Journal of Immigrant and Minority Health

, Volume 18, Issue 4, pp 913–920 | Cite as

Prevalence of Intimate Partner Violence Among South Asian Women Living in Southern Ontario

  • Kim MaddenEmail author
  • Taryn Scott
  • Naushin Sholapur
  • Mohit Bhandari
Original Paper


Intimate partner violence (IPV) affects 4 in 10 women in North America in their lifetime and 13–27 % in the past year. The basis for estimates stems largely from studies involving Caucasian women. Less is known about other minority populations such as South Asian women. This study aimed to assess the prevalence of IPV in the past year among South Asian women living in Southern Ontario. We conducted a survey of South Asian women living in Southern Ontario. All adult self-identified South Asian women attending a cultural event celebrating South Asian women who could understand English or Punjabi were eligible to participate. The survey contained three IPV prevalence questions adapted from the Woman Abuse Screening Tool. A total of 188 women (45 % of potentially eligible women) participated. Nearly 1 in 5 women reported IPV within the past year (19.3 %, 95 % CI 13.9–26.1 %). In this study single women were significantly more likely to have experienced IPV in the past year compared to married women (p = 0.035). Self-identified immigrant and non-immigrant South Asian women in this sample of women living in Southern Ontario experienced violence in proportions comparable to the general population. Programs for women should ensure accessibility and support of all ethnicities given equivalent rates of violence in the community.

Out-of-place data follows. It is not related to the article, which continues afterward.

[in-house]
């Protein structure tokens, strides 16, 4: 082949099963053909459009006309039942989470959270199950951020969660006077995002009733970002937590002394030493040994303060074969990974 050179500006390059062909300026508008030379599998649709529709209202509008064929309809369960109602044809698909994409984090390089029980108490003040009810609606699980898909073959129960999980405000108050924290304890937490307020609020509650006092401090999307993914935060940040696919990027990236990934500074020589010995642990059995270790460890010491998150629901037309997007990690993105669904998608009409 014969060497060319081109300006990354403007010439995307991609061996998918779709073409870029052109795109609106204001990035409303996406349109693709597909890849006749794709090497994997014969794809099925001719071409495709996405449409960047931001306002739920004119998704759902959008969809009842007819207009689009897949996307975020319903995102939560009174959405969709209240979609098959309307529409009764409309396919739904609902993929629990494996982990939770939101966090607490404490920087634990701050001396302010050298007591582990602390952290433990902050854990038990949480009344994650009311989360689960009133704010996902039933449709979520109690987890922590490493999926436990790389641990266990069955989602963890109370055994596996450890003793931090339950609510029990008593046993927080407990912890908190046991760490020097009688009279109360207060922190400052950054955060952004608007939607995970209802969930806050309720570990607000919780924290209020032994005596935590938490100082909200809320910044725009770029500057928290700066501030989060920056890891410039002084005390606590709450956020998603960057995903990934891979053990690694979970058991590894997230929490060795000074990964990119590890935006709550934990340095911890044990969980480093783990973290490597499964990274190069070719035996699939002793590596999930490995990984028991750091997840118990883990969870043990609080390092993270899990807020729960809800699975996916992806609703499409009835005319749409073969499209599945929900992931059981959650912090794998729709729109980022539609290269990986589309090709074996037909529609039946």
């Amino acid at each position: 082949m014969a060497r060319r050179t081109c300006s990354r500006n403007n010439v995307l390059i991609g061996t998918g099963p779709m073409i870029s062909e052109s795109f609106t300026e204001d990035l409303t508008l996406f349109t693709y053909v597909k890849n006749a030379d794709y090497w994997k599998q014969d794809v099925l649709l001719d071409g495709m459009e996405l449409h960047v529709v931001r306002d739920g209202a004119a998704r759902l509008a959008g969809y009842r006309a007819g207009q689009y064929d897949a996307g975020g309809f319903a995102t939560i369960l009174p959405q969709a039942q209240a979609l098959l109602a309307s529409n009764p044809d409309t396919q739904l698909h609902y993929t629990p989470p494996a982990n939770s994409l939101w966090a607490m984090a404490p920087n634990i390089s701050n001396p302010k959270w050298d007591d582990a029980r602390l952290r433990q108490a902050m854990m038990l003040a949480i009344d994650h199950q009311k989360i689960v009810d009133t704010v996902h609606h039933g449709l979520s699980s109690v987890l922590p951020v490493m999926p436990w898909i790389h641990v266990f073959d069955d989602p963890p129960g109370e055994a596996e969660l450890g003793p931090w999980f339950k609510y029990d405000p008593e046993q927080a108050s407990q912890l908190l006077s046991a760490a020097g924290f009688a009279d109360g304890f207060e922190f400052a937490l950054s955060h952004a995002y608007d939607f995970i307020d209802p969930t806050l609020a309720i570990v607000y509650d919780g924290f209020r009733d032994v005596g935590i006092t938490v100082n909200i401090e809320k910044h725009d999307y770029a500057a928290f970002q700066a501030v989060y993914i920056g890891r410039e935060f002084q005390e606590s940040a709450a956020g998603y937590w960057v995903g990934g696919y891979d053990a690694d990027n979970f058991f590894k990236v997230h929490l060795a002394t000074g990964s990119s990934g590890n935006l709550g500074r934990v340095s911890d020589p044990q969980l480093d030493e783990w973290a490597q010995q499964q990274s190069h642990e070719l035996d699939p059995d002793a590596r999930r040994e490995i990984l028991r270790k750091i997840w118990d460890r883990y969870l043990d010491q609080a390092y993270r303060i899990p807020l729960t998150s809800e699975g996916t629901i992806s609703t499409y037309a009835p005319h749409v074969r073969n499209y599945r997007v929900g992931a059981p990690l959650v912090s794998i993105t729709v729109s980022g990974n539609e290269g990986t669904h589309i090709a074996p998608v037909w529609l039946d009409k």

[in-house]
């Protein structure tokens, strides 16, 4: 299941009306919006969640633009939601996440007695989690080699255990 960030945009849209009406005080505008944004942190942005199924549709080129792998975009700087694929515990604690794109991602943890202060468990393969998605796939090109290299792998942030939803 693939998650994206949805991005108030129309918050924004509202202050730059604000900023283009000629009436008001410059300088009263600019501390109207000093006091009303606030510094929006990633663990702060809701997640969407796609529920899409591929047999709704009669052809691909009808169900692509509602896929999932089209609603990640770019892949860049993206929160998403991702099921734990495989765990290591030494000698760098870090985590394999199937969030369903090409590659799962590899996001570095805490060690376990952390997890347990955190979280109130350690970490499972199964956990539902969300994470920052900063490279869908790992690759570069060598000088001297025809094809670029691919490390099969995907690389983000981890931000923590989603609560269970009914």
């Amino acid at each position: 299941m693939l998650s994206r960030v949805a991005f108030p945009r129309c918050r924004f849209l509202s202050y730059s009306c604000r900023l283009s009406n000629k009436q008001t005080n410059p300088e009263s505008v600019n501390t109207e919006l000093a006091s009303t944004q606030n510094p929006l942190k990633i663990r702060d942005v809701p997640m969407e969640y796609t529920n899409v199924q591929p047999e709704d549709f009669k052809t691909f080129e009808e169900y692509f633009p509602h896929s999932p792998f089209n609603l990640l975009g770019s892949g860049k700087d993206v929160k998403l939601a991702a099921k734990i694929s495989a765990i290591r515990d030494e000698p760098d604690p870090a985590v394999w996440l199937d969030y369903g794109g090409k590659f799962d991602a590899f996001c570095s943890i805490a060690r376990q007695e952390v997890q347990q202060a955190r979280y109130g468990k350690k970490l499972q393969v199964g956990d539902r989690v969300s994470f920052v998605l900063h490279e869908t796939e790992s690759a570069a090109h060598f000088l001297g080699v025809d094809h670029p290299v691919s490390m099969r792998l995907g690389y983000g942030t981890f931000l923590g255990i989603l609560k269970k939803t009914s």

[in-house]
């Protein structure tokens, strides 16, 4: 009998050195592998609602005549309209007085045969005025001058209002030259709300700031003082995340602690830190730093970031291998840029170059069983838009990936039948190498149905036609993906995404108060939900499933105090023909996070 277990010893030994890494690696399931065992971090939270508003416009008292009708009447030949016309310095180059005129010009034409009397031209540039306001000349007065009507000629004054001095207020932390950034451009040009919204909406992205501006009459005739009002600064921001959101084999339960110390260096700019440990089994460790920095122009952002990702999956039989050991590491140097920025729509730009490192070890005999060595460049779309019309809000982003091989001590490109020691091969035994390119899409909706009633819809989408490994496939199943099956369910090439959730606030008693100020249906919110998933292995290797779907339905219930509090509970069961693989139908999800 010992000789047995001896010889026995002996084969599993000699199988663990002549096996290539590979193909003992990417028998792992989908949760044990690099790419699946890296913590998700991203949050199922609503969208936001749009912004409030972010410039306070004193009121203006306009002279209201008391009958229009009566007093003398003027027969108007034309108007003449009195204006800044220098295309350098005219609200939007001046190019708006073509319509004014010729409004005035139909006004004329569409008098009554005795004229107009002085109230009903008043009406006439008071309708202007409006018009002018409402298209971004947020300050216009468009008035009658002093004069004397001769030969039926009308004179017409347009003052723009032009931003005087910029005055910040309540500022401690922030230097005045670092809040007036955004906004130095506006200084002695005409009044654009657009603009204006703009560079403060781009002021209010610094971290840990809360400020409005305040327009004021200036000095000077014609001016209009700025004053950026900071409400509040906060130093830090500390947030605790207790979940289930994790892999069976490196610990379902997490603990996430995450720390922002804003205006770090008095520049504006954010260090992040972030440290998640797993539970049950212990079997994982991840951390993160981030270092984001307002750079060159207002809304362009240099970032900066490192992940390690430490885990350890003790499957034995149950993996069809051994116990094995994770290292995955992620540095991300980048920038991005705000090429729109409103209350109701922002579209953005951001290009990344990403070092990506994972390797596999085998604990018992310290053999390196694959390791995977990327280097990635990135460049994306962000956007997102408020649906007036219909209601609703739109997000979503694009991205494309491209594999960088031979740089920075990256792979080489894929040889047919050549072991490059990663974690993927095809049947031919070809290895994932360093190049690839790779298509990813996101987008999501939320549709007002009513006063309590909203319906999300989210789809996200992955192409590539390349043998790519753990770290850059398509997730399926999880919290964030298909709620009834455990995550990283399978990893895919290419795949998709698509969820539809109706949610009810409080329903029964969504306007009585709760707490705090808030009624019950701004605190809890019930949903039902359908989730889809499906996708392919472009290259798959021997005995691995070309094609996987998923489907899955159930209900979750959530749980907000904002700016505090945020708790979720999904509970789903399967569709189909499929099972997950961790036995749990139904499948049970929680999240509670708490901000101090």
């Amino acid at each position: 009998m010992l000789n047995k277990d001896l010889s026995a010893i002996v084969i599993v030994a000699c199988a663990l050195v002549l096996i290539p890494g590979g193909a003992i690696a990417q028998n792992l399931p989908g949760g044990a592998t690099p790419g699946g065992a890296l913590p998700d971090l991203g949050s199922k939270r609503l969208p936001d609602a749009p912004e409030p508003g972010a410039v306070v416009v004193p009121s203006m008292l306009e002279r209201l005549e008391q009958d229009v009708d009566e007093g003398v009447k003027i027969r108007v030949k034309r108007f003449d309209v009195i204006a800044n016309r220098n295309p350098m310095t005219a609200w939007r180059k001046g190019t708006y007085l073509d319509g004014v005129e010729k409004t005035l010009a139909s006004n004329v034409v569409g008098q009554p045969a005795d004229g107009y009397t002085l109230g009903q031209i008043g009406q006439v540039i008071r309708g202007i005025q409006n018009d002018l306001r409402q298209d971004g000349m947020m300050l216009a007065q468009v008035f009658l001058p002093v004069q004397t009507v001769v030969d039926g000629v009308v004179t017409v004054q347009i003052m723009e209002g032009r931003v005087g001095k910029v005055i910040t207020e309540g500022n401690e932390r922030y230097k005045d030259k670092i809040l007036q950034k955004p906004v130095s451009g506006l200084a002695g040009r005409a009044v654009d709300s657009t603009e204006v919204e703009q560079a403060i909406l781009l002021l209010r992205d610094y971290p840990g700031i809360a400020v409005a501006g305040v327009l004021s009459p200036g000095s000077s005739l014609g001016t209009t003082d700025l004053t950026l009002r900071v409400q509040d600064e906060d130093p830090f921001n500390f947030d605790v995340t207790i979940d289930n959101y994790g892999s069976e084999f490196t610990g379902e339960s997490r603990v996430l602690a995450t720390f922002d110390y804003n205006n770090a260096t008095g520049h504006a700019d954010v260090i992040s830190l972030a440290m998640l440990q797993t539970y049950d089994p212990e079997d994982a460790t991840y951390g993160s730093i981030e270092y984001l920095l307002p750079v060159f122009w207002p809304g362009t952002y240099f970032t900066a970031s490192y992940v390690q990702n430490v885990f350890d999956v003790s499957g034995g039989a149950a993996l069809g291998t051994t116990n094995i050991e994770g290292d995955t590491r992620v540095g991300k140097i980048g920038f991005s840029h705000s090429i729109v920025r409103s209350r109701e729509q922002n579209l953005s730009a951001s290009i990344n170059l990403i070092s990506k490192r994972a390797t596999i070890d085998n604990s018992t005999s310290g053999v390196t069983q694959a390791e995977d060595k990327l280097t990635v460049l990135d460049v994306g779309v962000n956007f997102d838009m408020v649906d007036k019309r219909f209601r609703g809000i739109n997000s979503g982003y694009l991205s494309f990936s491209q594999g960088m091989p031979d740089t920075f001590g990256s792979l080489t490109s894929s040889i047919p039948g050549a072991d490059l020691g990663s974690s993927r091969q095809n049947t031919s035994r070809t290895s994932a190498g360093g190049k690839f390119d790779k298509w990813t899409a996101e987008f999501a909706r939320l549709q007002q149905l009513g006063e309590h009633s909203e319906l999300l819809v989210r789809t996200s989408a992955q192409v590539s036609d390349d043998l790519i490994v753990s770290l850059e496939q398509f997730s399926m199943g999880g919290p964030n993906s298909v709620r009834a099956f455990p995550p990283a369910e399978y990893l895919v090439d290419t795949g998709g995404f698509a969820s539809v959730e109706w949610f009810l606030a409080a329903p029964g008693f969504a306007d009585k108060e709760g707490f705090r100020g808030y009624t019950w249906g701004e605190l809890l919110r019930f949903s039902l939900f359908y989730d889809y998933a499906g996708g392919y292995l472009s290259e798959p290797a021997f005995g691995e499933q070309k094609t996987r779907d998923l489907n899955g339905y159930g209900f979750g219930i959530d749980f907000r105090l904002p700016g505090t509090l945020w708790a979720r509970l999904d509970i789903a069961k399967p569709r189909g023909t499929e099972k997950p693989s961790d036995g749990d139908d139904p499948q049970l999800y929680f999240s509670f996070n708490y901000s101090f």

Intimate partner violence South Asian Women’s health Prevalence study 



The authors would like to thank Patricia Hoyeck for her assistance with data entry, and Sonia Dosanjh, Fargol Mostofian, and Meha Bhatt for their assistance with data collection. The authors would also like to thank the organizers of the Sisters’ Festival for facilitating recruitment of participants at their event. We would like to thank the PRAISE Investigators for the use of a subset of data from the PRAISE study. Ms. Madden is funded by a Canadian Institutes of Health Research Doctoral Award. Dr. Bhandari is funded by a Canada Research Chair (McMaster University). The authors declare that they have no conflicts of interest. This study received ethical approval from the Hamilton Integrated Research Ethics Board (Project #14-126).


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Copyright information

© Springer Science+Business Media New York 2015

Authors and Affiliations

  1. 1.Department of Clinical Epidemiology & BiostatisticsMcMaster UniversityHamiltonCanada
  2. 2.Department of Clinical Epidemiology & Biostatistics, Division of Orthopaedic SurgeryMcMaster UniversityHamiltonCanada

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